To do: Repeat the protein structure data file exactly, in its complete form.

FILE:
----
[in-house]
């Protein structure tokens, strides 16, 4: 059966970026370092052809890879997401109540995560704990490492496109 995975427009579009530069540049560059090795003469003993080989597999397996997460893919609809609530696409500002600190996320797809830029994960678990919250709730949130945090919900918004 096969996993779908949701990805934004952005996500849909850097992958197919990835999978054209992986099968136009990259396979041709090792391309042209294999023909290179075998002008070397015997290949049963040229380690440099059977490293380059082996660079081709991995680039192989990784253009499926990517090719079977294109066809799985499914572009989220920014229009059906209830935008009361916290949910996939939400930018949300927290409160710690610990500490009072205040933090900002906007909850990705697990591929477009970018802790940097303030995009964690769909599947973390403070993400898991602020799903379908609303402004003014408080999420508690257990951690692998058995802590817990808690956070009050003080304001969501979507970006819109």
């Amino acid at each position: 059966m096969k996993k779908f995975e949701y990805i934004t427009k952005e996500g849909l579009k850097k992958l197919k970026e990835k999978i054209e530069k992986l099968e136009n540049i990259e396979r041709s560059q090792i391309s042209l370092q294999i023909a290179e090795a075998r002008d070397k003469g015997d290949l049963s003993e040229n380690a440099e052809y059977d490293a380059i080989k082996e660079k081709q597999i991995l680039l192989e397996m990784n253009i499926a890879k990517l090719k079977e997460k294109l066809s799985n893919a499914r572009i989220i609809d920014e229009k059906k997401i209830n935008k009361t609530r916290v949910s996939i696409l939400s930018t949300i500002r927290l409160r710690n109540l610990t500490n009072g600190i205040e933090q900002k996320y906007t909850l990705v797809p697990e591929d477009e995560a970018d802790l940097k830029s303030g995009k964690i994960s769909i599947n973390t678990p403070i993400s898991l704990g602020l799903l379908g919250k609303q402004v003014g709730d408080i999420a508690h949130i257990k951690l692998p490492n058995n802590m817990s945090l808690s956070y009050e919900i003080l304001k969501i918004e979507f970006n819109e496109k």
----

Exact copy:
[in-house]
């Protein structure tokens, strides 16, 4: 059966970026370092052809890879997401109540995560704990490492496109 995975427009579009530069540049560059090795003469003993080989597999397996997460893919609809609530696409500002600190996320797809830029994960678990919250709730949130945090919900918004 096969996993779908949701990805934004952005996500849909850097992958197919990835999978054209992986099968136009990259396979041709090792391309042209294999023909290179075998002008070397015997290949049963040229380690440099059977490293380059082996660079081709991995680039192989990784253009499926990517090719079977294109066809799985499914572009989220920014229009059906209830935008009361916290949910996939939400930018949300927290409160710690610990500490009072205040933090900002906007909850990705697990591929477009970018802790940097303030995009964690769909599947973390403070993400898991602020799903379908609303402004003014408080999420508690257990951690692998058995802590817990808690956070009050003080304001969501979507970006819109």
């Amino acid at each position: 059966m096969k996993k779908f995975e949701y990805i934004t427009k952005e996500g849909l579009k850097k992958l197919k970026e990835k999978i054209e530069k992986l099968e136009n540049i990259e396979r041709s560059q090792i391309s042209l370092q294999i023909a290179e090795a075998r002008d070397k003469g015997d290949l049963s003993e040229n380690a440099e052809y059977d490293a380059i080989k082996e660079k081709q597999i991995l680039l192989e397996m990784n253009i499926a890879k990517l090719k079977e997460k294109l066809s799985n893919a499914r572009i989220i609809d920014e229009k059906k997401i209830n935008k009361t609530r916290v949910s996939i696409l939400s930018t949300i500002r927290l409160r710690n109540l610990t500490n009072g600190i205040e933090q900002k996320y906007t909850l990705v797809p697990e591929d477009e995560a970018d802790l940097k830029s303030g995009k964690i994960s769909i599947n973390t678990p403070i993400s898991l704990g602020l799903l379908g919250k609303q402004v003014g709730d408080i999420a508690h949130i257990k951690l692998p490492n058995n802590m817990s945090l808690s956070y009050e919900i003080l304001k969501i918004e979507f970006n819109e496109k």